- Forcing one to hold down the power button for a few seconds to power off instead of sleep always leaves you wondering whether you did a graceful or forced shutdown. Lame.

- Lack of a real sidebar in iTunes is annoying and makes it harder to copy stuff from device to device. Others have bitterly complained about the new iTunes, although it didn't seem so awful to me.

- A few apps won't be compatible - check first.

- The rest is all eye candy. Hey, My laptop is not an iPhone.

So upgrade on older machines at your own risk. I restored with Command-R and Time Machine with zero trouble. I had some good books to read and laundry to do, so it wasn't a complete waste of time.

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Fixing Shellshock / Bashhole on Macs 
Bash updates have been available for Linux for nearly a week, but Apple is dragging their heels, or working on a more permanent bug fix. Despite their not-really-reassuring pronouncement that "only ninjas need to worry about this", you do need to worry about this under certain conditions:

- If you have a web server running on the Mac that uses mod_cgi and any cgi that runs bash or any script that uses the "system" or "exec" call without clearing out its environment. That's been bad programming practice for years. The fix: Disable mod_cgi. For Perl-heads, use "-wT".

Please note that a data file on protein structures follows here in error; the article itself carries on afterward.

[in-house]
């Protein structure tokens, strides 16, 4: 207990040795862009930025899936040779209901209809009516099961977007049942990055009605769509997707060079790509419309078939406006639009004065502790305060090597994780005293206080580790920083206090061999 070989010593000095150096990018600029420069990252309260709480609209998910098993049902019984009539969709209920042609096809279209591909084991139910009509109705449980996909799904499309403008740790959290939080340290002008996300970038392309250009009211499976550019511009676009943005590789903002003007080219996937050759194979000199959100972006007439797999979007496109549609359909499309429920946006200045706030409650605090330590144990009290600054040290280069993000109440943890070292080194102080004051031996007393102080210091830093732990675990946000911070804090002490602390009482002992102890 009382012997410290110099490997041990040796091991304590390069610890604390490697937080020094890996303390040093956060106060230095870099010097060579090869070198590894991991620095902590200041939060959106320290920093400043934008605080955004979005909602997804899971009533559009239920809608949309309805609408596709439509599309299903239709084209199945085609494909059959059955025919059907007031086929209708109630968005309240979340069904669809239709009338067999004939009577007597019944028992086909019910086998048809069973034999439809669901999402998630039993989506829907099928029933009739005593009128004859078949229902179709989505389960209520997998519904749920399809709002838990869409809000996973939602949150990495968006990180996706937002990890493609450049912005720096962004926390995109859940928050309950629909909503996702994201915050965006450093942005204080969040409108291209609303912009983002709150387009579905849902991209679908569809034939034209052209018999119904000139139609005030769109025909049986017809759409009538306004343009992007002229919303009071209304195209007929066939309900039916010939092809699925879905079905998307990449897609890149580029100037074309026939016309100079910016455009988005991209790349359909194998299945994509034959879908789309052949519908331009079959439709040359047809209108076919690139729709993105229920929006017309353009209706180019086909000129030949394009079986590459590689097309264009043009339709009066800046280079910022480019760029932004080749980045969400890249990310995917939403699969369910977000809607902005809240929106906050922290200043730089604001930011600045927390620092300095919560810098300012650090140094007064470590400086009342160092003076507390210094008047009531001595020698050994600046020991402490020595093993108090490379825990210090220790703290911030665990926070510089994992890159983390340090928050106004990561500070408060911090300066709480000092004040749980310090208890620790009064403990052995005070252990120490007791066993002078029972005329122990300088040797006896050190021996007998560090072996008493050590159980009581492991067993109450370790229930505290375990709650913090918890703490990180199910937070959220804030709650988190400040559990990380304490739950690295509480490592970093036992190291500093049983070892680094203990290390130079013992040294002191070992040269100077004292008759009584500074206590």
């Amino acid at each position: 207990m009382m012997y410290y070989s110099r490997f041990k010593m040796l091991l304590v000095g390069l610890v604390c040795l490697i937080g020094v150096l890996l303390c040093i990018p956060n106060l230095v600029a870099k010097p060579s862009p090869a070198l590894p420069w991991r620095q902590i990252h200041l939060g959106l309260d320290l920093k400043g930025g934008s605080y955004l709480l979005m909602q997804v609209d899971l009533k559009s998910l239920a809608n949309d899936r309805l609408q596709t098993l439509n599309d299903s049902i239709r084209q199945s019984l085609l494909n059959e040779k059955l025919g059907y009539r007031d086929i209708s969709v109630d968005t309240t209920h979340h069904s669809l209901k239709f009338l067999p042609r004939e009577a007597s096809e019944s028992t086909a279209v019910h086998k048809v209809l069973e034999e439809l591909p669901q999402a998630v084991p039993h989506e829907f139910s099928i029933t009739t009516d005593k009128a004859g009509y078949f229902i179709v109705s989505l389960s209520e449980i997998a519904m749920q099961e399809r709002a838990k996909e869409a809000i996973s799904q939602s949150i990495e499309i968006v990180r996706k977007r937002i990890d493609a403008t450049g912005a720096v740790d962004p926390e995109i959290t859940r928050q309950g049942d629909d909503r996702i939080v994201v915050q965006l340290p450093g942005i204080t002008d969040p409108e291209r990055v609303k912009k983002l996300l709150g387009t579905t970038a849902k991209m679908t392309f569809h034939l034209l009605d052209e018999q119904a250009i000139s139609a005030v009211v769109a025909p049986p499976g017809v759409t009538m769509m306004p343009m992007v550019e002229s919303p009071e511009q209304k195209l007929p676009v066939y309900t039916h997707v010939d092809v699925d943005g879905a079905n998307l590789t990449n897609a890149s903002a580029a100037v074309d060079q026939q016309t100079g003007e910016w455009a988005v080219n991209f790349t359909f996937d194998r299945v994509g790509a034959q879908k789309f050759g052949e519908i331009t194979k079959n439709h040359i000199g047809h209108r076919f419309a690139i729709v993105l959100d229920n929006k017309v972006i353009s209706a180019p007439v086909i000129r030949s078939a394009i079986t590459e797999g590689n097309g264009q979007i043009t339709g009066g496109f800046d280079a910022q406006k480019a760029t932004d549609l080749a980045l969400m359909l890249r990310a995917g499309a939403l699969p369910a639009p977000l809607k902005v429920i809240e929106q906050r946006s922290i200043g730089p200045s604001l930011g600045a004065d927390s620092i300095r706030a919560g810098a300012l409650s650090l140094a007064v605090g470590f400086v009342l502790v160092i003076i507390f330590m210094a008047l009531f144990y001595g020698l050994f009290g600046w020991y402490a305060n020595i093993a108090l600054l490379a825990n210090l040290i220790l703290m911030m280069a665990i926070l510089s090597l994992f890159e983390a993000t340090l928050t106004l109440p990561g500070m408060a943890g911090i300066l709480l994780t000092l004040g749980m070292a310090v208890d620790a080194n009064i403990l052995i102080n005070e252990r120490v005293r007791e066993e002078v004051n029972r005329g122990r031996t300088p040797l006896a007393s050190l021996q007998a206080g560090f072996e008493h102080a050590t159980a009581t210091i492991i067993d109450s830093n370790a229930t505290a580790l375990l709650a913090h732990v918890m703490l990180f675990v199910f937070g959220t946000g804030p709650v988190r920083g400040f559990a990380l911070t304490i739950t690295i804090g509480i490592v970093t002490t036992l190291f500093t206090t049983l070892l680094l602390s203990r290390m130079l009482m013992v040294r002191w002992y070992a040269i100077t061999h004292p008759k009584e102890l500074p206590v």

- There is a DHCP client proof-of-concept, but my colleague Dr Chase tried it with Mavericks and it didn't work. Older DHCP clients might be vulnerable, but I've seen no proof yet.

Best bet - if you have a compiler installed, whether from Xcode or Ports, just rebuild bash. 4.3 has 26 patches you need to install, but it builds with no problems even on my ancient Darwin G4 running 10.5.8. Rename the existing bash and sh aside in /bin, put the compiled versions in their place, and you're done.

So I'm sleeping OK at night.

There are likely to be more patches to bash in the next few weeks as the problem that makes Shellshock possible is deeply entwined in the bash code. You will probably need to rebuild or patch bash, so save your work.

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Our Friend kcmshell4: Starting KDE4 Settings from the Command Line  
In my last job, I has a legacy Nvidia video card on one of my boxes, with two displays joined side to side. Occasionally this setup caused KDE4 to drop the side by side view and revert to a mirrored copy of one of the two displays. My stuff was still running, but hidden, and the KDE start menu was usually gone as well.

And, of course, I usually had some unsaved work in the hidden window. Fortunately, it's possible to restart the KDE randr config app from a shell, and this usually causes my display to regain its side by side configuration. You do this with:

kcmshell4 randr

Kcmshell4 can start a variety of apps and widgets. You can get a complete list of what's on your system with "kcmshell4 --list".